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Breakthrough Alzheimer’s Drug Promising but Risky

Health

Alzheimer's disease concept, Elderly woman holding brain symbol of missing jigsaw puzzle, World Alzheimer's, World mental health, Memory loss, Dementia, Parkinson's disease. | Image by PopTika, Shutterstock

A study published in the New England Journal of Medicine in late November shows promising signs for Alzheimer’s treatment. The findings revealed that the drug lecanemab, developed jointly by Biogen and Eisai, suppressed cognitive decline in individuals with early signs of the degenerative disease. Still, it came with health risks for some patients.

According to the researchers, while the lecanemab slowed cognitive decline, it was also “associated with adverse events,” like bleeding and swelling of the brain.

The drug helps protect memory and thinking by targeting amyloid beta. The authors sought to test a decades-old theory that posited Alzheimer’s is driven by these amyloid beta plaques found in the brain, and by reducing their buildup, cognitive deterioration would slow.

Pharmaceutical companies have tried and failed to target the plaques in previous tests. In October, Roche revealed disappointing results of a late-stage study to treat Alzheimer’s using a drug called gantenerumab. Unfortunately, its effectiveness at reducing amyloid was found to be statistically insignificant.

Biogen successfully obtained FDA approval for a drug targeting amyloid beta plaques in 2021. Unfortunately, the approval was shrouded in controversy because it was based on two studies that closed early and netted different conclusions.

Maria Carrillo, chief science officer of the Alzheimer’s Association, is encouraged by the latest news around lecanemab’s effectiveness. The findings confirm the “treatment can provide a meaningful change in the course of a disease for people at the earliest stages of Alzheimer’s,” said Carrillo.

The study’s authors presented their data on November 30 at the Clinical Trials on Alzheimer’s Disease conference in San Francisco. The data revealed that lecanemab nets moderate benefits, but it also carries potential side effects for some patients.

For the study, Eisai and Biogen analyzed nearly 1,800 patients with early-onset Alzheimer’s disease and discernable amyloid beta deposits in the brain. The patients were administered either a placebo or a 10 mg per kilogram dose of lecanemab every two weeks over 18 months.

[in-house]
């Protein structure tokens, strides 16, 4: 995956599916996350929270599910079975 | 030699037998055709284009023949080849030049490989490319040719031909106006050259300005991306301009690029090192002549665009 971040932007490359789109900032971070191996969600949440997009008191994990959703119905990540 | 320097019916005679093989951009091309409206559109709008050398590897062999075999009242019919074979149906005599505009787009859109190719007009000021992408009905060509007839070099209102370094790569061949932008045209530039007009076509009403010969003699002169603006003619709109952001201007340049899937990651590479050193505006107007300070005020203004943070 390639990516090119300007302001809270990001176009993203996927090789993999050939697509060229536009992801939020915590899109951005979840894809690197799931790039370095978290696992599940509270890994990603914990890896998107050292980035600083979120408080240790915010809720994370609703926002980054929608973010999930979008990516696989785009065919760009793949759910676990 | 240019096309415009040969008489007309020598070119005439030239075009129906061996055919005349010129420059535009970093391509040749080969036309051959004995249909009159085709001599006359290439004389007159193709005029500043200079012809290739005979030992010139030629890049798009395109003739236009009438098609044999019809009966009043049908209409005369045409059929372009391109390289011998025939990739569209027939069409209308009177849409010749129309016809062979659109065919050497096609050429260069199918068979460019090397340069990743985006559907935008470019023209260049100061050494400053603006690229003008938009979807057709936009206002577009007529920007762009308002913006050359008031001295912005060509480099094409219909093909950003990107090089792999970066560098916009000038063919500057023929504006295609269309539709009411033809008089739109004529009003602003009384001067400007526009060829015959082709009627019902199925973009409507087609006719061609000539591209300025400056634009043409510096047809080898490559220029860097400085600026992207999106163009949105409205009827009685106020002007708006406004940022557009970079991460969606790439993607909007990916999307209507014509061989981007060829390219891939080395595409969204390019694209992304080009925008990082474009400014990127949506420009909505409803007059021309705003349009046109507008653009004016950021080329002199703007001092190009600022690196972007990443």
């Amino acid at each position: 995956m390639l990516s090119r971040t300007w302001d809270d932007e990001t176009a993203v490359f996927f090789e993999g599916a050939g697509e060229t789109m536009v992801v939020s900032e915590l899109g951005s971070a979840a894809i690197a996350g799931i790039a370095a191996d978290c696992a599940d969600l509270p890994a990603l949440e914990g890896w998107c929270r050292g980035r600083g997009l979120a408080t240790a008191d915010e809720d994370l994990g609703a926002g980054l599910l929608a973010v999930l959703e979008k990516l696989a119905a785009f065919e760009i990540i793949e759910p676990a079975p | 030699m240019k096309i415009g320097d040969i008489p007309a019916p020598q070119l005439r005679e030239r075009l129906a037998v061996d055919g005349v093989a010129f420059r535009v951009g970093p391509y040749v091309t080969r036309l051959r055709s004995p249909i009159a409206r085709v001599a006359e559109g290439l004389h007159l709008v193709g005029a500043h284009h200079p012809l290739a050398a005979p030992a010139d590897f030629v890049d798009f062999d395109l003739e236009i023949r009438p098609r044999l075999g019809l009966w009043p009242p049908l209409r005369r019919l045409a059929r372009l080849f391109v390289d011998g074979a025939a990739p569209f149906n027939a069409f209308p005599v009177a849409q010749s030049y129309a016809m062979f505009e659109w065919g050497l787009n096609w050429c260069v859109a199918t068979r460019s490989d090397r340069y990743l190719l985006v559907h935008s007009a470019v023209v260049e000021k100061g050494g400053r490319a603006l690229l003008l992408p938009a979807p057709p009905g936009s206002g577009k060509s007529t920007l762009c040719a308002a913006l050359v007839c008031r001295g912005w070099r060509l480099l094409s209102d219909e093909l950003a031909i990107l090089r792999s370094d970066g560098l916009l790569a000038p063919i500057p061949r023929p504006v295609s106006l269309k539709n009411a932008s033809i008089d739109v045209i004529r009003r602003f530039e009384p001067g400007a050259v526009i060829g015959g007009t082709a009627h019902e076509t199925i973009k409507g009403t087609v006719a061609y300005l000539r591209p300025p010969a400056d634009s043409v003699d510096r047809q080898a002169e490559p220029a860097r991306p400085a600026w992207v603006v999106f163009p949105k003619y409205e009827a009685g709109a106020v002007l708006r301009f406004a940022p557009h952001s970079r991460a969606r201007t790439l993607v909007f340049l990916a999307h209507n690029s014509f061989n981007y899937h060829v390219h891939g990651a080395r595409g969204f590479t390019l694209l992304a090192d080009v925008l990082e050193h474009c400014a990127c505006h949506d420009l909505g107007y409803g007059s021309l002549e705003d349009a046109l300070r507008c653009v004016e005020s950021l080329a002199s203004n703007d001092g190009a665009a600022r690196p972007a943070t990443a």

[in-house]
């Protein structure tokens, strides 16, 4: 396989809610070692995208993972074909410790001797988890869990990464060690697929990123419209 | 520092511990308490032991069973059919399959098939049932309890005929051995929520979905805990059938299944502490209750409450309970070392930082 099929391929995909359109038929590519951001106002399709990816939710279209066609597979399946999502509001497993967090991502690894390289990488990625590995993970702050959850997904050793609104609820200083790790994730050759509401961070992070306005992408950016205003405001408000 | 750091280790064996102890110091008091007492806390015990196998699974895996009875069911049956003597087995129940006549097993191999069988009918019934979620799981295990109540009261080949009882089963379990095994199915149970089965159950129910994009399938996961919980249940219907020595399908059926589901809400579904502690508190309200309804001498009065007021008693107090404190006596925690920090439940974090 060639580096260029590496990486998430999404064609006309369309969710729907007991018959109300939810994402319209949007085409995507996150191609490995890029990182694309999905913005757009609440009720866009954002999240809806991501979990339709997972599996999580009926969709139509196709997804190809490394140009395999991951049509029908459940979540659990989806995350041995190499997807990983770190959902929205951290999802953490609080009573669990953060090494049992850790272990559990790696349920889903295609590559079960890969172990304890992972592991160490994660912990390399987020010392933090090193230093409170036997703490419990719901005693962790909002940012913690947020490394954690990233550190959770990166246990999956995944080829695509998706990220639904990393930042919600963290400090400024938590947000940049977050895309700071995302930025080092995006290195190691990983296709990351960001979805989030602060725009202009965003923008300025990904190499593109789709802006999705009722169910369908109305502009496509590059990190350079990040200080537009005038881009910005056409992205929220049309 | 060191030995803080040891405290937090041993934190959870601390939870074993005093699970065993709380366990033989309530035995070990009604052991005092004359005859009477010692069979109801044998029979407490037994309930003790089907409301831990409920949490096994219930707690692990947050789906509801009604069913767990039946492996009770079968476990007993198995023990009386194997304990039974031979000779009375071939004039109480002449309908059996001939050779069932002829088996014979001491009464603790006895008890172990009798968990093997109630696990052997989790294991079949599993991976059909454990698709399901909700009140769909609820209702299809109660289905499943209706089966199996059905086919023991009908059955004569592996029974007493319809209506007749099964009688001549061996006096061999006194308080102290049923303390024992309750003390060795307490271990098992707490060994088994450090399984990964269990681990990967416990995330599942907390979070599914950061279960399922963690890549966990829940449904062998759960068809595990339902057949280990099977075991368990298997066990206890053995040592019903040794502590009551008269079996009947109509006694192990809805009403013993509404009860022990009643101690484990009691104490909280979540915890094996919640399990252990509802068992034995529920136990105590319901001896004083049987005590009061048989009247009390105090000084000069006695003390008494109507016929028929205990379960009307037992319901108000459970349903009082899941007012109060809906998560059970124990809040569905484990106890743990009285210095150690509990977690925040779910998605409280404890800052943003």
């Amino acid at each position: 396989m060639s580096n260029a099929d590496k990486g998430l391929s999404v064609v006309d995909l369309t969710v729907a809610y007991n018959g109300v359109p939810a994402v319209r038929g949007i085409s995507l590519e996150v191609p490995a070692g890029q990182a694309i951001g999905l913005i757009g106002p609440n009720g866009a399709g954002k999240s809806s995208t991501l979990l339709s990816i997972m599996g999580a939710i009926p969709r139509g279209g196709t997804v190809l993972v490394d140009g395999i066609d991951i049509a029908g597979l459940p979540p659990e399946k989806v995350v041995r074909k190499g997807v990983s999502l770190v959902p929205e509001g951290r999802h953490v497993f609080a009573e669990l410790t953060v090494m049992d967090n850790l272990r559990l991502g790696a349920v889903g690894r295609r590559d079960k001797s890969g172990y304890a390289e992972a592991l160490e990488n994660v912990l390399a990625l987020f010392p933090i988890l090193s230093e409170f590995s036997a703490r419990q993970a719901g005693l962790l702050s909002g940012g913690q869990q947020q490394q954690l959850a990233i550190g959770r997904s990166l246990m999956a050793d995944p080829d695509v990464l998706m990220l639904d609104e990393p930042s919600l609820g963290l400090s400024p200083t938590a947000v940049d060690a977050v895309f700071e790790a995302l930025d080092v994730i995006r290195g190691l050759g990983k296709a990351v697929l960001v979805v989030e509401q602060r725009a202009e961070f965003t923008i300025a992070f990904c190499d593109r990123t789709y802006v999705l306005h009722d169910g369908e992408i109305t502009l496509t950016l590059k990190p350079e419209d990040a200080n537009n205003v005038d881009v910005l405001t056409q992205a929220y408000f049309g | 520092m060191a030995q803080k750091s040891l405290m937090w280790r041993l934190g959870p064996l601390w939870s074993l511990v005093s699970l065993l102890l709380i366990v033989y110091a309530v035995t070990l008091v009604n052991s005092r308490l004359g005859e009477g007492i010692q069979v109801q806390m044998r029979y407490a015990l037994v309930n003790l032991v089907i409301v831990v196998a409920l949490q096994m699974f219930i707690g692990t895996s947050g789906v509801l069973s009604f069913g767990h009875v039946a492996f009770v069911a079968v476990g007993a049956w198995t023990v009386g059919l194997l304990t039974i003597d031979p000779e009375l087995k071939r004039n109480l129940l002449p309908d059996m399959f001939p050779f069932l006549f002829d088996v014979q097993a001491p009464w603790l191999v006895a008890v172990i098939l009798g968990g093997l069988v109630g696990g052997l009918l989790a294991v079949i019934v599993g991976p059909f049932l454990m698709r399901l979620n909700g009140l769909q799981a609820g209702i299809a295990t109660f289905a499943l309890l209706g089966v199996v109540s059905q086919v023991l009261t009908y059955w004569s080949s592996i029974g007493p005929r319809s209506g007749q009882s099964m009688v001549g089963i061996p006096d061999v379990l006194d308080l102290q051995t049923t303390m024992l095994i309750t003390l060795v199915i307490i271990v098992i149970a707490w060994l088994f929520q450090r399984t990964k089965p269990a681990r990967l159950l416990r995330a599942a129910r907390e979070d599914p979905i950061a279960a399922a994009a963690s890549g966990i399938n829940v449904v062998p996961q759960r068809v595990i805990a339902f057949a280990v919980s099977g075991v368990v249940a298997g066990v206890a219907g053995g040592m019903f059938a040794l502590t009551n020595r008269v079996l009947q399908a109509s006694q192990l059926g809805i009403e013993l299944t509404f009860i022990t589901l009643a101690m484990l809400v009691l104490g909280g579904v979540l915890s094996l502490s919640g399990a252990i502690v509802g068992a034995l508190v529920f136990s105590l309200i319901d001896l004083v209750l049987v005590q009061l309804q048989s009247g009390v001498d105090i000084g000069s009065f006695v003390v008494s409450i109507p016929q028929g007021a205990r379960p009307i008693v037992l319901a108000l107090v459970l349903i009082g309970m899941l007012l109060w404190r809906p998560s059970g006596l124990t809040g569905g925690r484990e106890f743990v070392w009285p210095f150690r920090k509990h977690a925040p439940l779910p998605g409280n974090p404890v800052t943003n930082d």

In September, the companies jointly announced cognitive decline had fallen 27% for the patients taking the drug versus the placebo.

Individuals with early stages of Alzheimer’s who took lecanemab witnessed “moderately less decline on measures of cognition and function” compared to their peers taking a placebo, said the study. However, side effects, like brain swelling, were also discovered in the group taking the drug.

Roughly 25% of the patients taking lecanemab experienced “infusion-related” reactions, a hypersensitive response to a pharmacological or biological substance. Over 10% also experienced cerebral edema, or brain swelling, according to scans taken during the study. A smaller number, less than 1%, reported chest pain, fainting, or irregular or rapid heartbeats.

Nearly 7% of the participants dropped out due to the side effects, over double the control group.

Previous reports had linked lecanemab to two deaths, the most recent being a patient who suffered a stroke and was administered medication to help break up blood clots. However, the study found fewer than 1% of patients died while on the drug or placebo, and researchers concluded that “no deaths were considered … to be related to lecanemab.”

Eisai’s CEO of their Americas region, Ivan Cheung, says independent experts have verified the efficacy and safety of the drug.

“These clinical efficacy results and biomarker results really translate into delaying disease progression as well as improved health-related quality of life,” says Cheung.

Eisai and Biogen expect the Food and Drug Administration to decide on the drug’s accelerated approval by early January 2023.

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